Dallas — Big, eager crowds applauded the big numbers of the big cast of talented, energetic singers, dancers and musicians propelling a concert version of Elton John and Tim Rice’s Aida, performed by Uptown Players and the Turtle Creek Chorale at Dallas City Performance Hall, a big, bright venue with good seats and downtown glamour. John’s piano-rock vibes fill the hall and sweep us up in the love triangle of an enslaved Nubian princess who falls in love with her handsome Egyptian captor, who is about to marry the pharaoh’s daughter.
Verdi it’s not, for those familiar with the Italian opera, but this pop Aida has its glittering moments and they shine in this production, directed and choreographed by Ann Nieman, with musical direction by Kevin Gunter, assisted by Sean Baugh, Turtle Creek Chorale’s artistic director. All deserve kudos for the swift and graceful movement of their nearly 100-member cast to enhance the emotional center of the story the songs tell us.
The award-winning chorale and acting ensemble created a special synergy in previous collaborations with productions of Ragtime in 2013 and Sweeney Todd in 2014. They do it again with Aida, which kicks off Uptown Players’ 2016 season. This production follows the Disney production that opened on Broadway in 2000, with John’s narrative music, Tim Rice’s pop lyrics and a book by Linda Woolverton, Robert Falls and Henry Hwang.The concert version has minimal sets and conveys the place and time with terrific costumes by Suzi Cranford and some wonderfully evocative props by set designer Michelle Harvey, including colorful tents for a wedding and handsome flowing sails of Nubian ships storming the harbor. Such semi-staging is just enough to highlight the music in the show—and all the leads have strong voices and pack the dramatic power to keep us focused on the songs they sing.
Feleceia Benton is a forceful Aida, her mezzo voice throaty at the edges when she sings of her home in “The Past is Another Land.” Her Aida walks with deliberate, royal dignity, but she is also vulnerable, and her expressive arms and hands follow her voice, melodic and tender, as she sings of her love for her Egyptian soldier.
The Egyptian captain Radames is played by Kyle Igneczi, a compelling singer and actor, who got raves for his performance as a transgender rock singer in Uptown’s Hedwig and the Angry Inch. Igneczi’s Radames is a dashing adventurer, strutting his military prowess in “Fortune Favors the Brave.” Yet, his fateful love for Aida is evident in his eyes and voice in “Enchantment Passing Through.”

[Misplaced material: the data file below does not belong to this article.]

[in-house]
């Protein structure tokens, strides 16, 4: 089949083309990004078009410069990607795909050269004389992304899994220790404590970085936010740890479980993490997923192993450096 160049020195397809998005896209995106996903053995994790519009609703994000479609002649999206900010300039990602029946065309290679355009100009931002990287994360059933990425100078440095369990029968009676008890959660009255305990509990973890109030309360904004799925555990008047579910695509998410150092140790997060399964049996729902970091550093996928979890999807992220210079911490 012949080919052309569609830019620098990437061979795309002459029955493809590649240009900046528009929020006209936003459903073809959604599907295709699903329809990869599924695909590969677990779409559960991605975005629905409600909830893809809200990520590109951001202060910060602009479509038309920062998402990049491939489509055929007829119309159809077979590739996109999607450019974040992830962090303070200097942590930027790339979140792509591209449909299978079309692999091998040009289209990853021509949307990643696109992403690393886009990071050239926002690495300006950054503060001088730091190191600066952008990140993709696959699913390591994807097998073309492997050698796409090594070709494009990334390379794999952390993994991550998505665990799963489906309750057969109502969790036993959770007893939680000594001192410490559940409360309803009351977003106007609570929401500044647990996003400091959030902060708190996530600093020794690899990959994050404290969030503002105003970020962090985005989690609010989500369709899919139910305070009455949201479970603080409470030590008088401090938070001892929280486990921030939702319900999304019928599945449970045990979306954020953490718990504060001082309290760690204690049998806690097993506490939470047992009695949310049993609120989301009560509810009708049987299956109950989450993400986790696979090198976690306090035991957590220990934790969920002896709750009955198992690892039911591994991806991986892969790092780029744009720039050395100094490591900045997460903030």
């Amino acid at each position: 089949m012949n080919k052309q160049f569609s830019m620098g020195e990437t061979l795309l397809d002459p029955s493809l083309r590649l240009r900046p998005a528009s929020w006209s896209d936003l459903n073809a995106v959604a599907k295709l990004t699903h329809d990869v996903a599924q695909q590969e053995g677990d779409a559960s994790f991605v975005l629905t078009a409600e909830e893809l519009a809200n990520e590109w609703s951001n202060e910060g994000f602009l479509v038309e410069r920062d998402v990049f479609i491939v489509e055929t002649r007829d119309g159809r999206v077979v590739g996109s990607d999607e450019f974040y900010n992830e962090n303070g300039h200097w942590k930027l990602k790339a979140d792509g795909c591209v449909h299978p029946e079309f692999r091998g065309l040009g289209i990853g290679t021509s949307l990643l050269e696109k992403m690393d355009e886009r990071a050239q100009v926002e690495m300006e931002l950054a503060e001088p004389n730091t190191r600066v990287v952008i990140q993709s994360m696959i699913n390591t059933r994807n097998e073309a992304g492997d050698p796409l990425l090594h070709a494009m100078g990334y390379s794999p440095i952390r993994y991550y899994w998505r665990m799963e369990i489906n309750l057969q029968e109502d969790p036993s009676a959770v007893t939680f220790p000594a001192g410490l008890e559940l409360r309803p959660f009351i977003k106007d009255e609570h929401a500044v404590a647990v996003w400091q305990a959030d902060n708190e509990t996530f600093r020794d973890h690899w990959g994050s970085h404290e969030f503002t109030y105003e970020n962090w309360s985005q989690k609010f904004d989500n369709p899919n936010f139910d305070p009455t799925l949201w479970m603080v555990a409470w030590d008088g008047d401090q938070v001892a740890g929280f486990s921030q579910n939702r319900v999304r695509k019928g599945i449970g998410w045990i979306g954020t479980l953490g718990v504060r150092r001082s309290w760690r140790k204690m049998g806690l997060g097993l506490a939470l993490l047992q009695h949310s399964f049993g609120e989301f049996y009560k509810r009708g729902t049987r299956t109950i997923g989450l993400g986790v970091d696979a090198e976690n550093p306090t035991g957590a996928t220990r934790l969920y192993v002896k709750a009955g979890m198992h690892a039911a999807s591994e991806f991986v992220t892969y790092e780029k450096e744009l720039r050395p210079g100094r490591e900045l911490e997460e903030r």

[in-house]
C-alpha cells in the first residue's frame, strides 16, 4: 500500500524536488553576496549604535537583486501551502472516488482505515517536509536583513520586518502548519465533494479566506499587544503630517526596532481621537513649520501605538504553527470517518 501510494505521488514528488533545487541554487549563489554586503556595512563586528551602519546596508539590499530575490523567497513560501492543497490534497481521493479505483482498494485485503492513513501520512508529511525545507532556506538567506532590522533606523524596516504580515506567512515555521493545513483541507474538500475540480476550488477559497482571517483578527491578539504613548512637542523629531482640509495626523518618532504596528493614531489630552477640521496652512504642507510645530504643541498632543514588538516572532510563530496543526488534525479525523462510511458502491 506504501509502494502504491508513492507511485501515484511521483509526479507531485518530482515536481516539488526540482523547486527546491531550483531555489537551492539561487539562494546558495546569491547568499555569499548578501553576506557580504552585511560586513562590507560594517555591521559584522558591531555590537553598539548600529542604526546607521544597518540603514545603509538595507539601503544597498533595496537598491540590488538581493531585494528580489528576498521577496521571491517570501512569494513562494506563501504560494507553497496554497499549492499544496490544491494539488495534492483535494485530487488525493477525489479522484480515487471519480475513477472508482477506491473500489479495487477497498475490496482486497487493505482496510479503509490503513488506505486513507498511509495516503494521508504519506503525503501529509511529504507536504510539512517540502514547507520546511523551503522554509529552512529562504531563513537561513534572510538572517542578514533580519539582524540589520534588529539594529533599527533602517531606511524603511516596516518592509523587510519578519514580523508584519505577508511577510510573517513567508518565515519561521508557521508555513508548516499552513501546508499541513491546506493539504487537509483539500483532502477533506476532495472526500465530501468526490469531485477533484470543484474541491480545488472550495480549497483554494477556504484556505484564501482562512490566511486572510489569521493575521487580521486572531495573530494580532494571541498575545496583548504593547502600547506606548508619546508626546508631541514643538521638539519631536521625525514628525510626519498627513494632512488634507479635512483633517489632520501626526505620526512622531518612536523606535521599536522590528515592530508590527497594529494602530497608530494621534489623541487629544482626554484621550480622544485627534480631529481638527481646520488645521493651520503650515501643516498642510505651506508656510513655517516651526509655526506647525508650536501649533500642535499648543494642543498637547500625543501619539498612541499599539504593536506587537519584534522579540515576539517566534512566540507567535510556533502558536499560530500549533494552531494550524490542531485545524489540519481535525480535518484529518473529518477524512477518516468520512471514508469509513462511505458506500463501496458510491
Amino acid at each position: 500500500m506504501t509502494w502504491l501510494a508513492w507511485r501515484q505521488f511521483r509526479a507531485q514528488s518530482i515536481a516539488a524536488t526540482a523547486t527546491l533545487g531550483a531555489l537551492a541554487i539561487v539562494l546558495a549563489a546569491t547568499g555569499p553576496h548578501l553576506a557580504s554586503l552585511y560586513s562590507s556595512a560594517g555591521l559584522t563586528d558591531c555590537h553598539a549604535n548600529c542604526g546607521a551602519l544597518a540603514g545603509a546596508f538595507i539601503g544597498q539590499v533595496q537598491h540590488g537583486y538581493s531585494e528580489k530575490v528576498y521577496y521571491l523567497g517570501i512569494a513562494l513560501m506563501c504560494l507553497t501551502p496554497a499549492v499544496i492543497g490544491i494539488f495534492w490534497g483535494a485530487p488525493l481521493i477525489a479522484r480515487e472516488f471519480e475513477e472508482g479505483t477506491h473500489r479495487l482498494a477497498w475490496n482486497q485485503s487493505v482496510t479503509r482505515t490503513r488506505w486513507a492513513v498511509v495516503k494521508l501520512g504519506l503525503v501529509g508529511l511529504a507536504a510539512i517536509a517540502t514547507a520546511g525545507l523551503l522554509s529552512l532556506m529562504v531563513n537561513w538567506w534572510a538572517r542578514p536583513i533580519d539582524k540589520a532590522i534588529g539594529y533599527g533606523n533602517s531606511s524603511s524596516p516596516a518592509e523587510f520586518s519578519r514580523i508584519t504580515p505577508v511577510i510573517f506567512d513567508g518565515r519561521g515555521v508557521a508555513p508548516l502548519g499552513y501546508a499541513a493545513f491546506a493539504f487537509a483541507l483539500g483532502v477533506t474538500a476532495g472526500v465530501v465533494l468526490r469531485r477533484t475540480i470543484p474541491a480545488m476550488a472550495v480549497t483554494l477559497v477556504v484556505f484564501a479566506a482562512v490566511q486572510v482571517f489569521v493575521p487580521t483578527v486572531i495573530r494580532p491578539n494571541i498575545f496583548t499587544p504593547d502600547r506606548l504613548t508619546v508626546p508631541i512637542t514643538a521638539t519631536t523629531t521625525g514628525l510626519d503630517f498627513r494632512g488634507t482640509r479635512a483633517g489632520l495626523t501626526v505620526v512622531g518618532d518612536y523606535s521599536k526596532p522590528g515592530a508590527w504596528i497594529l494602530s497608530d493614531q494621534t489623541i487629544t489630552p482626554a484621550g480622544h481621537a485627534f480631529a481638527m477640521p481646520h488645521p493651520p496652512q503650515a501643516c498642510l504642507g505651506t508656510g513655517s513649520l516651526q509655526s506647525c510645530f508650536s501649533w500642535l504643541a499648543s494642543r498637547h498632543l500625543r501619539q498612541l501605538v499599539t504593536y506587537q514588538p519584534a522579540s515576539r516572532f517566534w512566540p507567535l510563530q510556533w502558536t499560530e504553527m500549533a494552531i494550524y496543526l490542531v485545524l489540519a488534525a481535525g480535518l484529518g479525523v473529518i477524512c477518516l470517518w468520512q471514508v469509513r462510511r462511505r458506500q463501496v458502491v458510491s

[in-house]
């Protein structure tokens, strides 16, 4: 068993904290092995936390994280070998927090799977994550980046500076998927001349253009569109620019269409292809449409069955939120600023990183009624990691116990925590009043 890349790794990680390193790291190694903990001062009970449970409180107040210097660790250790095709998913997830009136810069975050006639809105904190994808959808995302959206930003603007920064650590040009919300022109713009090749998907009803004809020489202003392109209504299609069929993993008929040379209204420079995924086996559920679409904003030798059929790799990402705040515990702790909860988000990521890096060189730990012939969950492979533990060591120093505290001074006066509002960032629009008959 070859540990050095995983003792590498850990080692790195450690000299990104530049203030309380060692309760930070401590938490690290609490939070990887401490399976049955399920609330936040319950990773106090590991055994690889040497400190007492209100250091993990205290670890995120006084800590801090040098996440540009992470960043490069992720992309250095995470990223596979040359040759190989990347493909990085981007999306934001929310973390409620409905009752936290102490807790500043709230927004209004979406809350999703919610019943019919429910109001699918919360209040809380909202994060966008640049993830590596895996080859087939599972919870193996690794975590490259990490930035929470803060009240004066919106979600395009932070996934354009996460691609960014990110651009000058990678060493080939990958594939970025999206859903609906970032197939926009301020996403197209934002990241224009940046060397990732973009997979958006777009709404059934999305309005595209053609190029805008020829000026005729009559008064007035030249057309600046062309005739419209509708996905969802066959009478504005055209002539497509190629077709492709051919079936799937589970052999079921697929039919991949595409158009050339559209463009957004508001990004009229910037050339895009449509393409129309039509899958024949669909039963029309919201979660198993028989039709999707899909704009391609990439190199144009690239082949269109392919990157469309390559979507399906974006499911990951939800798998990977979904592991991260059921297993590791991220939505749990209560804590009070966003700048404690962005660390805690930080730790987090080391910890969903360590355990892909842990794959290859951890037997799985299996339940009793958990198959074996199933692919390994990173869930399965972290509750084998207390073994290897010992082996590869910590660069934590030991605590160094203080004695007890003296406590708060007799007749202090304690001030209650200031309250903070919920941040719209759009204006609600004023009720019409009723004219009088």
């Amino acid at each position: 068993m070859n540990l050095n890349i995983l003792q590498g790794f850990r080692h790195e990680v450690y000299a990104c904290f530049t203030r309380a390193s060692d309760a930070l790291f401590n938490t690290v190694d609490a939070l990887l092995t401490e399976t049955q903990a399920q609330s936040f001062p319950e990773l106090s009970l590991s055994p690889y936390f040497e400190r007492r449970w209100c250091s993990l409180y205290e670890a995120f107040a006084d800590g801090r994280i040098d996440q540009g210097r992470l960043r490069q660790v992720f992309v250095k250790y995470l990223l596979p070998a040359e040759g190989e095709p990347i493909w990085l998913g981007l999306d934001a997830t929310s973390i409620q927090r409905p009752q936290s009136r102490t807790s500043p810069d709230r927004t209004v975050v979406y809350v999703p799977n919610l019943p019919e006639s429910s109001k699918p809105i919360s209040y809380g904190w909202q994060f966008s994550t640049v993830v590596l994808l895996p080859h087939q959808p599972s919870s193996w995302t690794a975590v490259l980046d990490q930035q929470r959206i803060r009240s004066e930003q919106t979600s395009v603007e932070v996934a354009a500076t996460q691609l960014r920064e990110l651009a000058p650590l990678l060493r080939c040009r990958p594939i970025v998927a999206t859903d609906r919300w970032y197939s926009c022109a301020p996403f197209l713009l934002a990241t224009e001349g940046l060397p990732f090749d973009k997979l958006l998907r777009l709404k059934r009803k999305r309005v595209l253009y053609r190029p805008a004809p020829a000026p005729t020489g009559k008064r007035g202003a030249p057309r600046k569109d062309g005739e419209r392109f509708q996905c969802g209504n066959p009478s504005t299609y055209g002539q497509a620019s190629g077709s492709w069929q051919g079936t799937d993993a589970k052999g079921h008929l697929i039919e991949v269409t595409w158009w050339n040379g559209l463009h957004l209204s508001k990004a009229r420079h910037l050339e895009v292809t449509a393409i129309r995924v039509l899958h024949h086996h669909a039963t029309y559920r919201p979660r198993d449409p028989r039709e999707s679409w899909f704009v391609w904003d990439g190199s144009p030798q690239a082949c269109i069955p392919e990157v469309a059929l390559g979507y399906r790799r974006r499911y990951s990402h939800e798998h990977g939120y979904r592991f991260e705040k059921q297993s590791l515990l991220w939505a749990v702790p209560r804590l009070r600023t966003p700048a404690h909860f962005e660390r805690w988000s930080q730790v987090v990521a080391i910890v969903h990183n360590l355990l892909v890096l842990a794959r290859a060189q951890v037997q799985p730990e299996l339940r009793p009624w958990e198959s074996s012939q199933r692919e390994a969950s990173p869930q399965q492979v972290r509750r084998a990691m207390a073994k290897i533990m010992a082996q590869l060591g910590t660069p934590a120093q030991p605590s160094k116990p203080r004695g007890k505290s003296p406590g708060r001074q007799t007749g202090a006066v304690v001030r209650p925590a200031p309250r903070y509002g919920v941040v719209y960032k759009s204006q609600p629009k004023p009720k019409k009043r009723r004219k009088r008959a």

Most importantly, Benton and Igneczi‘s instant chemistry in the framing story, where they lock eyes in a modern museum looking at an Egyptian exhibition, sparks all their scenes. That physical attraction strengthens through the performance, shown by longing gestures and, to a powerful sexual desire—and love. Their duet of “Elaborate Lives” gives the somewhat trite lyrics a throbbing, romantic force.
Then there’s the third corner of the triangle—and the fun role in the show. Grace Neeley’s Amneris, the woman Radames is set to marry, is a feisty, funny, clothes-loving, insecure and hilarious mash-up of shallow California girl and spoiled Egyptian Princess. Her gorgeous mane of hair swats behind her, and her big, wide-ranging voice grows to pure excitement in “My Strongest Suit,” her ode to the joy of a wardrobe the size of a palace, and the delight in commanding a host of servants to dress her and accessorizes her for all occasions. Fashion rules and choreography energizes this bow to the woman for whom her outfit is herself.
Amneris, who opens the show as the Museum figure come to life singing “Every Story is a Love Story”, is also the character with enough smarts and heart to assess the value of Aida when Radames gifts the captive girl to his bride-to-be. In a funny, touching scene, the two women bond while Aida brushes Amneris’ fabled hair.
As the swirling plot moves from love to royal intrigue, we meet Ramades’ father Zoser, played by Jonathan Bragg, a strong baritone with a villainous scowl and ambitious overtones, especially singing “Like Father, Like Son,” a song pulsing with male ego and further energized by a quartet of male dancers baring their six-pack abs.
Love stories and stories of power are surrounded by courtiers, and members of the Turtle Creek Chorale, dressed in casual black and seated on risers behind the action, join in on big numbers, raising the roof with their superb combined voices. “The Gods Love Nubia,” the finale to Act I, resonates in our ears as we move to the lobby for intermission. They join in on other songs briefly, but I wished for more of this huge sound.
This is a Disney production, so as the old plot of Aida casts the doomed lovers to their death, the frame story here makes room for some equally fateful connection in the future. It’s hopeful, it’s short, and it’s, well, Disney. Actually, I’m good with all that in this lively, entertaining show.